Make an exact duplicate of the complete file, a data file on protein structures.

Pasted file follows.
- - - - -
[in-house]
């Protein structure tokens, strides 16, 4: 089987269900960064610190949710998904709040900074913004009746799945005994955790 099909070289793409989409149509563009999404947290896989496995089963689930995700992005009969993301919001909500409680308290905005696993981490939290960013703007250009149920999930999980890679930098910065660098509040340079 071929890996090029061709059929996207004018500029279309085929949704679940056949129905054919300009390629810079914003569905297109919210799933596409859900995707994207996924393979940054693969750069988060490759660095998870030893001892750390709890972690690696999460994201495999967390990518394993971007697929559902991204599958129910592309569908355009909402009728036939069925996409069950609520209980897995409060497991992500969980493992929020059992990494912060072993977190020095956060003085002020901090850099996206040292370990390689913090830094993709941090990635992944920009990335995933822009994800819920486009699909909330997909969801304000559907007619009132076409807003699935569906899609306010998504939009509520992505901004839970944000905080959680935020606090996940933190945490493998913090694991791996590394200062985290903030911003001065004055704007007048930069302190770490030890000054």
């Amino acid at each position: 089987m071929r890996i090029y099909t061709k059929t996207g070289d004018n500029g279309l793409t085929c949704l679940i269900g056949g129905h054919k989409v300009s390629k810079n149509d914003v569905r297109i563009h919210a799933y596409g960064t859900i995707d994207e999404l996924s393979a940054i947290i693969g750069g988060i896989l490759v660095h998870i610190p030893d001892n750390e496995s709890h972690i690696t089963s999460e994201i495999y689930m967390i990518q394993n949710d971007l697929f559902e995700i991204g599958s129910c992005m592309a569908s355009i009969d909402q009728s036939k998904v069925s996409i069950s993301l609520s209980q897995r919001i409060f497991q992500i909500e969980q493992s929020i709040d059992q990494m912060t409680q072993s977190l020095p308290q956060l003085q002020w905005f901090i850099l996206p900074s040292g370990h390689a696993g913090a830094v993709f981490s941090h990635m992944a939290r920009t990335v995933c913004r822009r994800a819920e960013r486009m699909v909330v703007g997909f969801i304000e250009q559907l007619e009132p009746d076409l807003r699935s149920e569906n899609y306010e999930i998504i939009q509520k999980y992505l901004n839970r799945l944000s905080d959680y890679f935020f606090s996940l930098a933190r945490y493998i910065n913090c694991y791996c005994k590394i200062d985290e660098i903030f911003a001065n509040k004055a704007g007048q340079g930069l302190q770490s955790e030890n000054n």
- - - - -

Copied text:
[in-house]
């Protein structure tokens, strides 16, 4: 089987269900960064610190949710998904709040900074913004009746799945005994955790 099909070289793409989409149509563009999404947290896989496995089963689930995700992005009969993301919001909500409680308290905005696993981490939290960013703007250009149920999930999980890679930098910065660098509040340079 071929890996090029061709059929996207004018500029279309085929949704679940056949129905054919300009390629810079914003569905297109919210799933596409859900995707994207996924393979940054693969750069988060490759660095998870030893001892750390709890972690690696999460994201495999967390990518394993971007697929559902991204599958129910592309569908355009909402009728036939069925996409069950609520209980897995409060497991992500969980493992929020059992990494912060072993977190020095956060003085002020901090850099996206040292370990390689913090830094993709941090990635992944920009990335995933822009994800819920486009699909909330997909969801304000559907007619009132076409807003699935569906899609306010998504939009509520992505901004839970944000905080959680935020606090996940933190945490493998913090694991791996590394200062985290903030911003001065004055704007007048930069302190770490030890000054």
């Amino acid at each position: 089987m071929r890996i090029y099909t061709k059929t996207g070289d004018n500029g279309l793409t085929c949704l679940i269900g056949g129905h054919k989409v300009s390629k810079n149509d914003v569905r297109i563009h919210a799933y596409g960064t859900i995707d994207e999404l996924s393979a940054i947290i693969g750069g988060i896989l490759v660095h998870i610190p030893d001892n750390e496995s709890h972690i690696t089963s999460e994201i495999y689930m967390i990518q394993n949710d971007l697929f559902e995700i991204g599958s129910c992005m592309a569908s355009i009969d909402q009728s036939k998904v069925s996409i069950s993301l609520s209980q897995r919001i409060f497991q992500i909500e969980q493992s929020i709040d059992q990494m912060t409680q072993s977190l020095p308290q956060l003085q002020w905005f901090i850099l996206p900074s040292g370990h390689a696993g913090a830094v993709f981490s941090h990635m992944a939290r920009t990335v995933c913004r822009r994800a819920e960013r486009m699909v909330v703007g997909f969801i304000e250009q559907l007619e009132p009746d076409l807003r699935s149920e569906n899609y306010e999930i998504i939009q509520k999980y992505l901004n839970r799945l944000s905080d959680y890679f935020f606090s996940l930098a933190r945490y493998i910065n913090c694991y791996c005994k590394i200062d985290e660098i903030f911003a001065n509040k004055a704007g007048q340079g930069l302190q770490s955790e030890n000054n």